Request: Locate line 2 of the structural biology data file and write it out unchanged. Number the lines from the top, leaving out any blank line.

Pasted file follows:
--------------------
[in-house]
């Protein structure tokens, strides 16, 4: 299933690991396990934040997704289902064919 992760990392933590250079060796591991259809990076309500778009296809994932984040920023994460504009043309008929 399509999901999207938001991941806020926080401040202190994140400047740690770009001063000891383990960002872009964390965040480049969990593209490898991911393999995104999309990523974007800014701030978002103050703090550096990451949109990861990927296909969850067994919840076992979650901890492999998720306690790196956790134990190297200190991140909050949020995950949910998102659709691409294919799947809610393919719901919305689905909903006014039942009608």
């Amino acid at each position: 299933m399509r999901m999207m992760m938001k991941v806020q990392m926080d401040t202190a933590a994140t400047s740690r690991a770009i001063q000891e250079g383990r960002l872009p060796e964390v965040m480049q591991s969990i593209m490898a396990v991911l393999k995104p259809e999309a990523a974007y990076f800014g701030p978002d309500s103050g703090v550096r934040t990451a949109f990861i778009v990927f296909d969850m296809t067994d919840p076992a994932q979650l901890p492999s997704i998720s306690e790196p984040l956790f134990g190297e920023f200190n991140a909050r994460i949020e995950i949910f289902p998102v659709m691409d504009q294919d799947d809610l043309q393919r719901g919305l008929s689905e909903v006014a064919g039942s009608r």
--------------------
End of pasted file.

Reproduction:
């Protein structure tokens, strides 16, 4: 299933690991396990934040997704289902064919 992760990392933590250079060796591991259809990076309500778009296809994932984040920023994460504009043309008929 399509999901999207938001991941806020926080401040202190994140400047740690770009001063000891383990960002872009964390965040480049969990593209490898991911393999995104999309990523974007800014701030978002103050703090550096990451949109990861990927296909969850067994919840076992979650901890492999998720306690790196956790134990190297200190991140909050949020995950949910998102659709691409294919799947809610393919719901919305689905909903006014039942009608």